Addiction in Isolation

Automatic TRANSCRIPT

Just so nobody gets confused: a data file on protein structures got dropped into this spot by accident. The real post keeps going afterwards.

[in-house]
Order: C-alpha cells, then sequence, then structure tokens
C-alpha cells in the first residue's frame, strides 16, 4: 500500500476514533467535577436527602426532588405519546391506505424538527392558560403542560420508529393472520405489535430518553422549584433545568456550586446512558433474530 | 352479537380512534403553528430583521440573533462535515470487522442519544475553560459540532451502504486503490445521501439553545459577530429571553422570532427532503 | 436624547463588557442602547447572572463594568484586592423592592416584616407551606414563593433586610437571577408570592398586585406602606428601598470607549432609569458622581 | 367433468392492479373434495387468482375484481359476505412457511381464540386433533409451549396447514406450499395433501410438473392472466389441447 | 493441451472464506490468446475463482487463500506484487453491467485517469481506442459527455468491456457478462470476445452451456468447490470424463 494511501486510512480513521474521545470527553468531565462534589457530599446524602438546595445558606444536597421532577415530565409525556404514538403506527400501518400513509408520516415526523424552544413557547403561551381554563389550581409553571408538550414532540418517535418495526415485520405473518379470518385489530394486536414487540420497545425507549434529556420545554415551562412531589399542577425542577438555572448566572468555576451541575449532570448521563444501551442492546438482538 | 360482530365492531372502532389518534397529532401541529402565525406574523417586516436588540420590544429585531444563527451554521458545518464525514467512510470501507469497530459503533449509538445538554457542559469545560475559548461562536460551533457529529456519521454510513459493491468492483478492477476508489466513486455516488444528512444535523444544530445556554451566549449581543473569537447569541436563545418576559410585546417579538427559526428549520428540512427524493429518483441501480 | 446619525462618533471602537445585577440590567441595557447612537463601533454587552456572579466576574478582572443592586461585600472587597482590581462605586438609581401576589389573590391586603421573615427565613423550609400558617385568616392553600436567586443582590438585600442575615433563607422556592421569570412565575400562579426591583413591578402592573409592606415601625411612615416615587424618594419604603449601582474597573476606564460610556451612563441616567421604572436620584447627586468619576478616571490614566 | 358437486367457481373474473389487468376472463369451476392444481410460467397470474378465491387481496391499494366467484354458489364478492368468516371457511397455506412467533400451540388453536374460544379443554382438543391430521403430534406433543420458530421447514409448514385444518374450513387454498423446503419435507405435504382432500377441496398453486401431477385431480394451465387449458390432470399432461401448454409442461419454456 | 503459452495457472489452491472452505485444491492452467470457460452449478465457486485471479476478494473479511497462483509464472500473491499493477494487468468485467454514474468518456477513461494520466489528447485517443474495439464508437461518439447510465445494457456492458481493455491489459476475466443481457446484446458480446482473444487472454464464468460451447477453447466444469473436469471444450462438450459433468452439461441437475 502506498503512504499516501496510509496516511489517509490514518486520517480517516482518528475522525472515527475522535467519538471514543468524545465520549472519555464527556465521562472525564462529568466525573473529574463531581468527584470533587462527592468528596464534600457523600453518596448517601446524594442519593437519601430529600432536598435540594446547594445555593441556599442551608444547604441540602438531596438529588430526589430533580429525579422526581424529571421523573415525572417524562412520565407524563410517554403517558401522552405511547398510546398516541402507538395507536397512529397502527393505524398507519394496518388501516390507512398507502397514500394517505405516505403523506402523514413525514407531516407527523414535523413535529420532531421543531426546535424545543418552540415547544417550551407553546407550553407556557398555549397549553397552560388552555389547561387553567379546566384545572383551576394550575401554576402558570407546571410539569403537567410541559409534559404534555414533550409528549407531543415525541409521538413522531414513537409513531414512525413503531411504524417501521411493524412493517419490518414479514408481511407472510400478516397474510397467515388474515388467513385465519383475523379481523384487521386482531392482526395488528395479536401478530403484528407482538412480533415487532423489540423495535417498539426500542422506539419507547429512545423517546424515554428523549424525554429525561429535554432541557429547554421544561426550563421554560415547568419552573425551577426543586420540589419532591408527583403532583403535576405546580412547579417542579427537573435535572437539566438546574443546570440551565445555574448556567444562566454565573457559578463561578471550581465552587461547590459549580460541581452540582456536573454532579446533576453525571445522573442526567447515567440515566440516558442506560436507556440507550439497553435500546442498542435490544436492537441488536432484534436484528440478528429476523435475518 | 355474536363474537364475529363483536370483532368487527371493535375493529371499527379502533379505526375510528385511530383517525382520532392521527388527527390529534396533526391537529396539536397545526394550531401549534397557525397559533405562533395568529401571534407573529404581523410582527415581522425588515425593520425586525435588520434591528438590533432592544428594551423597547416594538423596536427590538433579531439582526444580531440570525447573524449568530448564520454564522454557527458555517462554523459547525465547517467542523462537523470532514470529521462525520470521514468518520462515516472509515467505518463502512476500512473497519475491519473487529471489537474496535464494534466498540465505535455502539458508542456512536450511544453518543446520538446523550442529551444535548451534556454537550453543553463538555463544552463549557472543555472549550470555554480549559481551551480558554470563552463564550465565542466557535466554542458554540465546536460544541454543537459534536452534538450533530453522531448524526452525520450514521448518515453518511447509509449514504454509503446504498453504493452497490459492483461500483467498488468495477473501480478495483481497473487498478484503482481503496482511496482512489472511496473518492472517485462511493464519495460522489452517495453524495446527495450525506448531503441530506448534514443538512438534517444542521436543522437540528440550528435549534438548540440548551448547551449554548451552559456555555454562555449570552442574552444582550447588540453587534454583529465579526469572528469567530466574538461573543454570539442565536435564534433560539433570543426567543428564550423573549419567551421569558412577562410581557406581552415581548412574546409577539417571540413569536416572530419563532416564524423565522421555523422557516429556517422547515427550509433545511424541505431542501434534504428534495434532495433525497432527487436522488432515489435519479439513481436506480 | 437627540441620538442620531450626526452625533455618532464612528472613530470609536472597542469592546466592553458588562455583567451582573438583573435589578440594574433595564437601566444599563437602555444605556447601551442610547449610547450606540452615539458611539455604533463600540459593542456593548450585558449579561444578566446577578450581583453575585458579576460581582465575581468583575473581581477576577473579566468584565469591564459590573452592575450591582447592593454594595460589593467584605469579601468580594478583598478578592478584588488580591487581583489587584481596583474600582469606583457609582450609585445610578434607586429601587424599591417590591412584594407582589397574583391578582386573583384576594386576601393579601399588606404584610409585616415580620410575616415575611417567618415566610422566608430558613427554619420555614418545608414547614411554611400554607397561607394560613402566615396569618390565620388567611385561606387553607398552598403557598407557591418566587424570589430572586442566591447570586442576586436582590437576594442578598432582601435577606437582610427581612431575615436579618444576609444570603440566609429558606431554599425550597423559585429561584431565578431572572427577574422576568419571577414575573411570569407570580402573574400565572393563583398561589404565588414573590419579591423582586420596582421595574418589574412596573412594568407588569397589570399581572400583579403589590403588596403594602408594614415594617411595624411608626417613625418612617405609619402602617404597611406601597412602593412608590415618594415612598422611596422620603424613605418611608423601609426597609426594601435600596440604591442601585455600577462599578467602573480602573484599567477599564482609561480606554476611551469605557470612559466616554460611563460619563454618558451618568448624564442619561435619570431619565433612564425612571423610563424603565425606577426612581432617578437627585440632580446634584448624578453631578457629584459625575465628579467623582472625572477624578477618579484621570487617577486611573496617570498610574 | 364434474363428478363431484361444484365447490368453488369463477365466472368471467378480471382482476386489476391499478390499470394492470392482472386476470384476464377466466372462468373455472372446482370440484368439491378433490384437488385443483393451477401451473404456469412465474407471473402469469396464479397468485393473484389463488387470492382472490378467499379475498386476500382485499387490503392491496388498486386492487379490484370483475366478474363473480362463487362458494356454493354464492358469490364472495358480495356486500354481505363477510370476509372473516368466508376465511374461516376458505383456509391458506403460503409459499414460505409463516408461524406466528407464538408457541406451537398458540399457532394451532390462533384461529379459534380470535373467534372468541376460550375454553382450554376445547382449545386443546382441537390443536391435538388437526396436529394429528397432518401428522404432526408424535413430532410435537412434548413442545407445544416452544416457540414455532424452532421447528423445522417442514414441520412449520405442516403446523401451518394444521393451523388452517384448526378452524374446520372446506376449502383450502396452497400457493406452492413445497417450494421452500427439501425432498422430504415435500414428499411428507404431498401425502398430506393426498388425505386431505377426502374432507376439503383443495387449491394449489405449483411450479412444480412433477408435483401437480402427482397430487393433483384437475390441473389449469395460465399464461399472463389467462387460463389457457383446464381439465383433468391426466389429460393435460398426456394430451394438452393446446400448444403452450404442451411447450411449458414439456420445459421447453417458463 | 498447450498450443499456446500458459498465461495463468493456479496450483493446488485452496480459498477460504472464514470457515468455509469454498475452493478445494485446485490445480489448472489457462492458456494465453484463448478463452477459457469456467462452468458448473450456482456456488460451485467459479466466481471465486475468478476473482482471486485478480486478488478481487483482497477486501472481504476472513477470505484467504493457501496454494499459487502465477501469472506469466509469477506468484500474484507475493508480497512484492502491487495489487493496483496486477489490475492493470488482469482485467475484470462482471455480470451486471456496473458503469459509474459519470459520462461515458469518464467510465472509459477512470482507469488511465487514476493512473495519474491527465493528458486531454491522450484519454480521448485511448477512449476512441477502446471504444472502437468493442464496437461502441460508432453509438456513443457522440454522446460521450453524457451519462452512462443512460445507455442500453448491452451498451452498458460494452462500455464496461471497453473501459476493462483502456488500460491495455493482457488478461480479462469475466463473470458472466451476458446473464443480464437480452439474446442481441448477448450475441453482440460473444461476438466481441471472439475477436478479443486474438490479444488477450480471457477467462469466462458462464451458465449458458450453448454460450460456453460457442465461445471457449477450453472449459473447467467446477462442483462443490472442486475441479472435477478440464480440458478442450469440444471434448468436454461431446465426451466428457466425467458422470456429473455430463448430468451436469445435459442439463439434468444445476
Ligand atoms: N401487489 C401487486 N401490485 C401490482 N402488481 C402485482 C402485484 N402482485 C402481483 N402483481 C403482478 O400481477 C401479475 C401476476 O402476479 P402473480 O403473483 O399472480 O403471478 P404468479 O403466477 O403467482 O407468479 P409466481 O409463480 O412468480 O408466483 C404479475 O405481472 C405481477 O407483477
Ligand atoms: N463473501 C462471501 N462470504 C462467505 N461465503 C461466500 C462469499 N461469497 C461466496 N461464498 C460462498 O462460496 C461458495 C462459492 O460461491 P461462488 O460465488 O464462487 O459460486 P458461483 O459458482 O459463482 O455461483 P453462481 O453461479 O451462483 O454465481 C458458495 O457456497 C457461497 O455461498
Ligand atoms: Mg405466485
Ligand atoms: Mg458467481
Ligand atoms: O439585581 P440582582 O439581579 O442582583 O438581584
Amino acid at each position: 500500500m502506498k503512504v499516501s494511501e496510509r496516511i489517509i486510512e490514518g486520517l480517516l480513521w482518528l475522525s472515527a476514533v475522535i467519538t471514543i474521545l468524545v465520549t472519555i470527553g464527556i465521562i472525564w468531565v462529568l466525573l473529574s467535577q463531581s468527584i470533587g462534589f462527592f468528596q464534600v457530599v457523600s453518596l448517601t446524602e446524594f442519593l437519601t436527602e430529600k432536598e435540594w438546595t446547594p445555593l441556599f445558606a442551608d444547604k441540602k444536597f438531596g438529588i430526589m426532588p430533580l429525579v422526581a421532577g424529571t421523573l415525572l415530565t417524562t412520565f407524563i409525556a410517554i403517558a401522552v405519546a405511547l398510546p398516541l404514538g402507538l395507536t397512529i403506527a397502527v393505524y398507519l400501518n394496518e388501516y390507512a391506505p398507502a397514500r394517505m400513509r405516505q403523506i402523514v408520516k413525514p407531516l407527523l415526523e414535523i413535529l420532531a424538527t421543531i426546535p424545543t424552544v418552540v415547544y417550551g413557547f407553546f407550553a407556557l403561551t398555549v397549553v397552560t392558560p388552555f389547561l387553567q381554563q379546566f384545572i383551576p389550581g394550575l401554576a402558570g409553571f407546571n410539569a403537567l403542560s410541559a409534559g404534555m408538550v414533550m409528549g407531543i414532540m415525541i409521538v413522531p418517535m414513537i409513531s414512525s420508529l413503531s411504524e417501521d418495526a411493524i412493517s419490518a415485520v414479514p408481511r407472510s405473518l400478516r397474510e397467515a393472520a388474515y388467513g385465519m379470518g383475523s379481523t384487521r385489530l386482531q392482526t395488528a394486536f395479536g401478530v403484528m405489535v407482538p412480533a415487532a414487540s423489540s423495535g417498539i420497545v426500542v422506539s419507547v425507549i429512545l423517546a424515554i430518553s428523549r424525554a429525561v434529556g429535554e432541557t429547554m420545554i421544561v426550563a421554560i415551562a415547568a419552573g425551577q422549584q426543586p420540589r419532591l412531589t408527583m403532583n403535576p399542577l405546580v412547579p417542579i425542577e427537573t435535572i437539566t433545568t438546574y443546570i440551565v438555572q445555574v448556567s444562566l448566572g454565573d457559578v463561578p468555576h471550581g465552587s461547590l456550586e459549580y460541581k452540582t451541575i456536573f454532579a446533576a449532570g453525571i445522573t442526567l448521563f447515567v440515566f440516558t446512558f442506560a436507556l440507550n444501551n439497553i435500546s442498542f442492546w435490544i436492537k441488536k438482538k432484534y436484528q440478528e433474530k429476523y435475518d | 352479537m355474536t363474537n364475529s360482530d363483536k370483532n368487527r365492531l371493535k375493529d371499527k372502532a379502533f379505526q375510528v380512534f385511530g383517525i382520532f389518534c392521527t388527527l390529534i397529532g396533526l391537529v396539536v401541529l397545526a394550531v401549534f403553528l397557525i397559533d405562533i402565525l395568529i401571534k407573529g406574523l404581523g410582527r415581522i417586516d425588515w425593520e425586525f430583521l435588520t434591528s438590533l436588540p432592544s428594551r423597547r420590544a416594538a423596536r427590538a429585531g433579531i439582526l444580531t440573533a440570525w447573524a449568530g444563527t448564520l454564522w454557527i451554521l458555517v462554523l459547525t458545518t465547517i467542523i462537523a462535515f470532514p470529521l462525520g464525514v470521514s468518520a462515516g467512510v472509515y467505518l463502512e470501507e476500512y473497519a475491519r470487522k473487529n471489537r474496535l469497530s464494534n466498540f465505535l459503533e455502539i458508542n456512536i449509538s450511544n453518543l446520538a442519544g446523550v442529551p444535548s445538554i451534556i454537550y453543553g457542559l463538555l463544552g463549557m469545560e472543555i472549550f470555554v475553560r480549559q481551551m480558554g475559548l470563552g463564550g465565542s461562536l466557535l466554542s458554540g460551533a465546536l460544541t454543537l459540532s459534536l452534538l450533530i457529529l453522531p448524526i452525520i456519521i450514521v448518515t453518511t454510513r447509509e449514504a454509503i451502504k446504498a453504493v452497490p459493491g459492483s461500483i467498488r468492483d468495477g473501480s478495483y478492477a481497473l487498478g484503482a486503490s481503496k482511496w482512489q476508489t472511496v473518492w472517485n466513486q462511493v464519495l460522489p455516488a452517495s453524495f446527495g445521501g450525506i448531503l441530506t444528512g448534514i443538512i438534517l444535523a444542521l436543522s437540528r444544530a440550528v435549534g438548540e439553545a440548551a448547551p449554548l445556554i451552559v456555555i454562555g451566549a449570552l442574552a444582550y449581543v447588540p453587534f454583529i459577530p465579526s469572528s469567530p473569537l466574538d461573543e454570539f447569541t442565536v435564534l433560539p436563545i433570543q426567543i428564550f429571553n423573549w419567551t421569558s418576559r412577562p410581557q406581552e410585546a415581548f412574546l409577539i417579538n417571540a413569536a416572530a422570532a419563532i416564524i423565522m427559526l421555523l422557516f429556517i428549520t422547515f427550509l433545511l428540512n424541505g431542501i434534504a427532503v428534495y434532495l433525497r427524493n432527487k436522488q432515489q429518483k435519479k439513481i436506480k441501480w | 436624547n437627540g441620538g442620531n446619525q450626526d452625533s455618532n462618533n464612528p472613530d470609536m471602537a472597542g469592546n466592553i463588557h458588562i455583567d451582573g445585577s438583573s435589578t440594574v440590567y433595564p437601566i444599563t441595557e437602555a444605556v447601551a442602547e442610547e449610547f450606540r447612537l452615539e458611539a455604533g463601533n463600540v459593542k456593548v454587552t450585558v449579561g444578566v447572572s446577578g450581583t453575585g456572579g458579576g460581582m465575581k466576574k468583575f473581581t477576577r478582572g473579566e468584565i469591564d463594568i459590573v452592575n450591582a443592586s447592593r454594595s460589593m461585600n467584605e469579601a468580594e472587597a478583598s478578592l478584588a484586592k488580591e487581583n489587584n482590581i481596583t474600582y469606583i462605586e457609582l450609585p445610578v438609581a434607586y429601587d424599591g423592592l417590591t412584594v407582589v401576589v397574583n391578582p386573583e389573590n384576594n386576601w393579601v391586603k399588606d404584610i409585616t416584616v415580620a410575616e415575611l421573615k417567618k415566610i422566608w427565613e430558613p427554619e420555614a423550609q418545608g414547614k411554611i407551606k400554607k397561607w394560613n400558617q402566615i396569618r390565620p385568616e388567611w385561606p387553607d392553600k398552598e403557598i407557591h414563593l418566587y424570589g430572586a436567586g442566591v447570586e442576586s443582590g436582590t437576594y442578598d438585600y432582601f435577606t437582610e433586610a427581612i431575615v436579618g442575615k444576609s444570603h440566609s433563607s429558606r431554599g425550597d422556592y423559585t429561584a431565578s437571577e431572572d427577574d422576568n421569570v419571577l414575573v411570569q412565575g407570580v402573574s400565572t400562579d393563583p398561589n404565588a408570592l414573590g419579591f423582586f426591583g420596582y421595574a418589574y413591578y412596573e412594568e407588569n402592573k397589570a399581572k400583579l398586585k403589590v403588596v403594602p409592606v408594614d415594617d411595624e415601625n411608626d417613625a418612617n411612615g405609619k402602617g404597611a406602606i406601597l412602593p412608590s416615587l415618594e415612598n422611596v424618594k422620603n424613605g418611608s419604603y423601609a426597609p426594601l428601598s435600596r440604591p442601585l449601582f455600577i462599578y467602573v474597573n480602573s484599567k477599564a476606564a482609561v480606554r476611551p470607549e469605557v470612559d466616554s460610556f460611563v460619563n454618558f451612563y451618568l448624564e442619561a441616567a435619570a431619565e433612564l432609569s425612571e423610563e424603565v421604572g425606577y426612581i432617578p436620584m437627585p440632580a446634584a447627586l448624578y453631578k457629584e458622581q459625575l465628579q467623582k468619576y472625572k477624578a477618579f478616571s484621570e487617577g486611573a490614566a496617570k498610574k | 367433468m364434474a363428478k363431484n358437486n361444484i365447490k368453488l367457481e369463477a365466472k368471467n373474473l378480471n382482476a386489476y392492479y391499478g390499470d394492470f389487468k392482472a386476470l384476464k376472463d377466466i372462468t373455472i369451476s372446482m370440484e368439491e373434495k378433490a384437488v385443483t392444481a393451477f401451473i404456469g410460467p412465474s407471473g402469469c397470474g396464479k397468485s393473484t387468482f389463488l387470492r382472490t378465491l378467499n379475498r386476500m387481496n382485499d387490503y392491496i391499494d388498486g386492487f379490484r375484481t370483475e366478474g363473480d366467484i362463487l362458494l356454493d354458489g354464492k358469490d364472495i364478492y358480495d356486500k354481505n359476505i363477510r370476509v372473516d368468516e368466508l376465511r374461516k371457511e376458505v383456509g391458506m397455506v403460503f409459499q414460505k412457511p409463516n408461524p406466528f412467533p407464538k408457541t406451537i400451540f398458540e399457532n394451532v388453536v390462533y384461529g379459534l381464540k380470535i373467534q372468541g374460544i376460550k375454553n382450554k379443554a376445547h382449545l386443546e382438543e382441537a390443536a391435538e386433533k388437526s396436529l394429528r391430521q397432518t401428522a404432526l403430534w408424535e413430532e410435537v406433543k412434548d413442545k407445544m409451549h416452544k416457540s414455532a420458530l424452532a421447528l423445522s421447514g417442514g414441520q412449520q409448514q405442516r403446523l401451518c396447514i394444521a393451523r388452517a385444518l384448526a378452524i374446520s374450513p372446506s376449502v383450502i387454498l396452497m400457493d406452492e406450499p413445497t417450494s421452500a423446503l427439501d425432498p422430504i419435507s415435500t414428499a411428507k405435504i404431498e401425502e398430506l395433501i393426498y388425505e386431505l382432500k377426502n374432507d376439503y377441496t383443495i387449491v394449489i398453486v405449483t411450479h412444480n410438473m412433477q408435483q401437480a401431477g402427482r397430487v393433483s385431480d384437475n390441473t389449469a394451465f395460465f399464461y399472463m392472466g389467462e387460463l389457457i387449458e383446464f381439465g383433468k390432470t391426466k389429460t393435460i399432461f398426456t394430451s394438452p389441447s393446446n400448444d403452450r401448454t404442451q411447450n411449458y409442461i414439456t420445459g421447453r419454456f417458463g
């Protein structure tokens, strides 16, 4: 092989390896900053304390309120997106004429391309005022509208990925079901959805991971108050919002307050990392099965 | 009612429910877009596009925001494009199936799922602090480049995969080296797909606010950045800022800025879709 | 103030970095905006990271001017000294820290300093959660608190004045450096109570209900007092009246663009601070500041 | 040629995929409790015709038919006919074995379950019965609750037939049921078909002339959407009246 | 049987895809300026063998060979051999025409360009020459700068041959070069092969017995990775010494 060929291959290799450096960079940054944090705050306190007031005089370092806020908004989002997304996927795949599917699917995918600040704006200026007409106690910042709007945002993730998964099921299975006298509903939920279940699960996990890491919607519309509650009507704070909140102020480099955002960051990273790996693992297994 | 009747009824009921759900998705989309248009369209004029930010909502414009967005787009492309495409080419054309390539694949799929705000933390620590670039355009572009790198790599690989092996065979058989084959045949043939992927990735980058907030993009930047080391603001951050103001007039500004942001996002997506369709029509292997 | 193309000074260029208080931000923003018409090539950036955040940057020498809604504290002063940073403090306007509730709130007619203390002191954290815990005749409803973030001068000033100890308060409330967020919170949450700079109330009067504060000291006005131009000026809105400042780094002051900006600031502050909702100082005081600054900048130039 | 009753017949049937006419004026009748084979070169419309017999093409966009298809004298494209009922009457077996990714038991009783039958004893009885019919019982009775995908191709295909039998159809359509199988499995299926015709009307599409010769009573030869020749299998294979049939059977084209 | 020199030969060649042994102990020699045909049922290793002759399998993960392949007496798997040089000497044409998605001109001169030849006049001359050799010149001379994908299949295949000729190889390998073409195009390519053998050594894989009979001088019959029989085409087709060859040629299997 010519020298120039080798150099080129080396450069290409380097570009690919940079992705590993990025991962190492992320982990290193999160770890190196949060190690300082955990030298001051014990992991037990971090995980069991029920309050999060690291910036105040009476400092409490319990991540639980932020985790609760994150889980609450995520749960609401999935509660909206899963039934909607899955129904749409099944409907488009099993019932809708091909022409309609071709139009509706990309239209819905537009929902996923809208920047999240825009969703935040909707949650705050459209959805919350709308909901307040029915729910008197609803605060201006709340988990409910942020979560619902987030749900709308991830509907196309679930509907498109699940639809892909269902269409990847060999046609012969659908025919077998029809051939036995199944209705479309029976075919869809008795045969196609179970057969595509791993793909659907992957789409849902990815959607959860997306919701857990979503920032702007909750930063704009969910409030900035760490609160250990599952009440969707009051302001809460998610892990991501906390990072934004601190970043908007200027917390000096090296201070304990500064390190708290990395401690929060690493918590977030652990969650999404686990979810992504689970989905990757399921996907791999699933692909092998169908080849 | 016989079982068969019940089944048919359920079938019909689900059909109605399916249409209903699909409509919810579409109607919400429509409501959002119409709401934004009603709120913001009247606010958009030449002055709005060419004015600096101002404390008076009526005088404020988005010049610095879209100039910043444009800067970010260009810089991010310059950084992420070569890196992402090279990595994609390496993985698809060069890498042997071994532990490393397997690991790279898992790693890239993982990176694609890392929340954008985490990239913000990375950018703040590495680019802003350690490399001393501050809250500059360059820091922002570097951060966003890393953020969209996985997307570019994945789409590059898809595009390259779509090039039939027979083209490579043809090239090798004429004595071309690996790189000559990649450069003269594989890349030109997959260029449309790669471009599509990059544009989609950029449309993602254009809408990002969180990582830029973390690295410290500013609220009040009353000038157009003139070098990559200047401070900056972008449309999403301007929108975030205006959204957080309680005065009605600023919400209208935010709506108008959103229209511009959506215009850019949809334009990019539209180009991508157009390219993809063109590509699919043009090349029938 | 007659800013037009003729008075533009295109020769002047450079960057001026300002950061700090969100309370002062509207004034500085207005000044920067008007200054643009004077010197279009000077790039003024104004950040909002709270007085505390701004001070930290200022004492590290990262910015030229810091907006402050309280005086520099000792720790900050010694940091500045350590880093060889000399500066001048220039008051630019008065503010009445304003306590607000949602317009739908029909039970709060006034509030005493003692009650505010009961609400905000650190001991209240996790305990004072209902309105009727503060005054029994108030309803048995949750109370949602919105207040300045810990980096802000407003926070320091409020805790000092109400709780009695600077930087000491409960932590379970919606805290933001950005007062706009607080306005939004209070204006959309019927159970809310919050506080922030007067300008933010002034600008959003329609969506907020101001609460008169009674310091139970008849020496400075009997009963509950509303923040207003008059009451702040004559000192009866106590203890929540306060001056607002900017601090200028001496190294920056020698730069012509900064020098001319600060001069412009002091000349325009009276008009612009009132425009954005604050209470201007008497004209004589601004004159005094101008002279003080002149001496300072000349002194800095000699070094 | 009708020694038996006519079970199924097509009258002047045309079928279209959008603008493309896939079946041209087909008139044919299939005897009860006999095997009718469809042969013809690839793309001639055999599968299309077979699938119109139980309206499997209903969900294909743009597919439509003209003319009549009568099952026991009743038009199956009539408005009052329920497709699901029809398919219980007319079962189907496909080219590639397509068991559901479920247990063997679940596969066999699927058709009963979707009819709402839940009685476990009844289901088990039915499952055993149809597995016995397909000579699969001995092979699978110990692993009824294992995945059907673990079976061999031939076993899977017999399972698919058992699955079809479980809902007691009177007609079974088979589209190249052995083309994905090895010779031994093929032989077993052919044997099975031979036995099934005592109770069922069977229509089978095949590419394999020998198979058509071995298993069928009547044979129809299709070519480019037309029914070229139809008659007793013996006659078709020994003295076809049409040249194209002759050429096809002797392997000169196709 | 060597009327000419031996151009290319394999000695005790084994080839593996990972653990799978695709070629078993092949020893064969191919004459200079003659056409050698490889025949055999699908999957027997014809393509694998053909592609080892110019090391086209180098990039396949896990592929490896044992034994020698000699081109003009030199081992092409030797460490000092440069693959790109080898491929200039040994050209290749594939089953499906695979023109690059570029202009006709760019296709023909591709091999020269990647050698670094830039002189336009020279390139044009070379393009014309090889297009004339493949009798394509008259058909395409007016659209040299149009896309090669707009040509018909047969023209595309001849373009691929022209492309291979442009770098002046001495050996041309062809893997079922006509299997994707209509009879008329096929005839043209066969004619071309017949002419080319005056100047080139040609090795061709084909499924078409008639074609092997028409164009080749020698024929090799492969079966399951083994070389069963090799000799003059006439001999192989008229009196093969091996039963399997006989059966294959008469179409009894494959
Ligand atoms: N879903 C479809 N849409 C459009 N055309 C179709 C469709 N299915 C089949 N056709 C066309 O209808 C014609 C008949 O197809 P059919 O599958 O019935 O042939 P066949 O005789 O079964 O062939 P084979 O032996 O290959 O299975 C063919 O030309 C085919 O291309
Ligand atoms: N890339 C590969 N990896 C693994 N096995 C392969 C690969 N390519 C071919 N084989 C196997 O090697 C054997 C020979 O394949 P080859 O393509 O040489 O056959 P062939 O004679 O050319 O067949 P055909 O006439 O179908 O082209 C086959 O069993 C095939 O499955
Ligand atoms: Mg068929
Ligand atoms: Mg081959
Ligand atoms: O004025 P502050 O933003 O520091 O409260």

After weeks of isolating ourselves to stop the spread of Corona virus. Many of US still haven't been able to settle into a new routine. I know I've had a hard time with it myself. That kind of disruption can take a toll especially for those who are in the process of trying to make a change in their lives like getting sober when I was first getting so far That was instilled in me and the head a regimen at certain meetings that I went to I went Kalma sponsor on a daily basis and once. That routine was set. It really helped it become second nature so that it didn't become a chore. That's Anthony Be. We agreed not to use his last name to protect his privacy. Anthony is an alcoholic who has been in recovery for seven years when he was in the throes of addiction. Most of his substance abuse took place at home alone. I know for me. I didn't need to be in a club or a bar or anything like that. I could just be in my house and stop off at the liquor store and And on the House with so many people isolating during this pandemic on their own. Anthony worries that those who struggle with substance abuse are especially vulnerable. So imagine someone who has just recently gotten sober and has been going to meetings and then all of a sudden now. They're just in the house. The place where everything happened here. Walking around that I'm looking oh That's where I used to put a bottle or oh look at the glasses. Anthony is no longer able to attend his regular alcoholics anonymous meetings in person so he's joined the meetings online over zoom. The interesting part about it for me was Having people check in from Australia the UK. Louisiana North Dakota Virginia. I mean it was all over and so- instantly for me I felt connected like okay. This is how we're GONNA do it. This is what we're GONNA do to get us through. You know this period. But here's the thing. Connecting online may not be enough for everyone doctrine. Nora Volkoff is the director of the National Institute on Drug Abuse at the National Institutes of health. Pretty early on Dr Volkov became concerned. About how this pandemic would affect those struggling with substance abuse. I started to worry it in February but it wasn't really until March that I started to recognize how devastating these could be to individuals that have problems with substance abuse as Cova. Nineteen patients fill hospitals all over the country. Doctor Volkov says it is imperative that healthcare workers prevent this stigma surrounding addiction from influencing how they administer care they are discriminated on the basis that the belief that people do this themselves and therefore you have to own the consequences to your own choices and in fact this is something that patients will tell you that. Have a problem with drugs and why they don't like to go see a doctor or go to the hospital because they are mistreated addictions that one of the most stigmatize. If not the most stigmatized disease. Fortunately she says there have been some changes to the way care is provided for those with substance use disorders down health has exploded and it has been incorporated into everyday practice so rapidly. Dr Volkov adds that treatment for drug addiction however has been especially challenging many of the Methadone clinics are closing their doors. On limiting the number of patients that can go in normally. Methadone can only be prescribed after an in-person evaluation and must be taken in the clinic but now some Methadone clinics are making it easier to get multiple doses of the medication and to be able to take it at home so these changes give us a different perspective of how we may be able to treat people that are addicted to drugs while also forcing us to see the issues that we need to solve address. It's not just illicit substances that pose a threat during this pandemic but legal ones as well because covert nineteen impacts the lungs the food and Drug Administration has advised that those who smoke cigarettes may be at increased risk and have worse outcomes from the virus and while there isn't any data showing how the pandemic has impacted rates of alcohol use disorder. People do appear to be buying a lot of alcohol. According to Nielsen sales of Alcoholic Beverages increased fifty five percent in the last week of March compared to the same time last year. That may be partly as a result of liquor stores being deemed essential businesses in most states and while there has been some criticism of that designation. Dr Volkov points out that having access to alcohol could in some situations be safer for alcoholics. Eve you are addicted to alcohol. And you don't have access to alcohol. And you go to withdraw. That's extremely severe. You can literally die from alcohol withdrawal but Anthony be who's been in recovery for seven years worries about the temptation for people who are still struggling. My first instinct was like damn that sucks. You know. There's definitely some people out there that are suffering and I feel for them when I see Liquor Stores Open. I hope they realize that. That's not an essential but I don't know that that's going to happen. The World Health Organization recently issued a statement saying excessive drinking can weaken the immune system and they recommended limiting access to alcohol during this pandemic. Of course it's one thing to discourage people from excessive substance use during this uncertain time and another to make sure they have the support. They need to do so. Anthony has a simple suggestion for anyone who's currently having a hard time. Pick up the phone. If people are really into the whole technology thing just call people. It makes such a different. And what's what's interesting. Is that if I call someone? It helps them more than it helps me. I'm calling because I want to stay sober. But they'll say thank you for calling me because I was going through X Y and Z. And they might call somebody else. Dealing with addiction is enormously difficult under any circumstance. And we don't want to minimize this at all dealing with it during a pandemic adds a whole new set of challenges